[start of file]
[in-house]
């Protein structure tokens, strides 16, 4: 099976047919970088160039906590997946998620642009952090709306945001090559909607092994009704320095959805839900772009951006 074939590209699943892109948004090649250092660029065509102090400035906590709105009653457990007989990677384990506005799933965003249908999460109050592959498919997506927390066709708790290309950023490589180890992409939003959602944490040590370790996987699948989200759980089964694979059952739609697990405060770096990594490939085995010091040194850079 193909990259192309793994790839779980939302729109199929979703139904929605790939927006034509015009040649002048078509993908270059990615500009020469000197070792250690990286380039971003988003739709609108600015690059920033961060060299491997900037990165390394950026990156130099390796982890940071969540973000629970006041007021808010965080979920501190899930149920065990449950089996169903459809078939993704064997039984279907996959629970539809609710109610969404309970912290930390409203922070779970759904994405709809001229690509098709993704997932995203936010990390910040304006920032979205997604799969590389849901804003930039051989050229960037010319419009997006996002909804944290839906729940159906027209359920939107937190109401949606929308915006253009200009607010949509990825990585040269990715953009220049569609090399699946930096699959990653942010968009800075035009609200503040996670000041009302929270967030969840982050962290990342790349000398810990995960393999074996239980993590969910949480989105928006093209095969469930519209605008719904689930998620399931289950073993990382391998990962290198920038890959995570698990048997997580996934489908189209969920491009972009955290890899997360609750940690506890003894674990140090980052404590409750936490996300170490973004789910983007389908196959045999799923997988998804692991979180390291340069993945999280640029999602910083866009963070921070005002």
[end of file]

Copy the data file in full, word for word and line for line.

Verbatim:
[in-house]
């Protein structure tokens, strides 16, 4: 099976047919970088160039906590997946998620642009952090709306945001090559909607092994009704320095959805839900772009951006 074939590209699943892109948004090649250092660029065509102090400035906590709105009653457990007989990677384990506005799933965003249908999460109050592959498919997506927390066709708790290309950023490589180890992409939003959602944490040590370790996987699948989200759980089964694979059952739609697990405060770096990594490939085995010091040194850079 193909990259192309793994790839779980939302729109199929979703139904929605790939927006034509015009040649002048078509993908270059990615500009020469000197070792250690990286380039971003988003739709609108600015690059920033961060060299491997900037990165390394950026990156130099390796982890940071969540973000629970006041007021808010965080979920501190899930149920065990449950089996169903459809078939993704064997039984279907996959629970539809609710109610969404309970912290930390409203922070779970759904994405709809001229690509098709993704997932995203936010990390910040304006920032979205997604799969590389849901804003930039051989050229960037010319419009997006996002909804944290839906729940159906027209359920939107937190109401949606929308915006253009200009607010949509990825990585040269990715953009220049569609090399699946930096699959990653942010968009800075035009609200503040996670000041009302929270967030969840982050962290990342790349000398810990995960393999074996239980993590969910949480989105928006093209095969469930519209605008719904689930998620399931289950073993990382391998990962290198920038890959995570698990048997997580996934489908189209969920491009972009955290890899997360609750940690506890003894674990140090980052404590409750936490996300170490973004789910983007389908196959045999799923997988998804692991979180390291340069993945999280640029999602910083866009963070921070005002």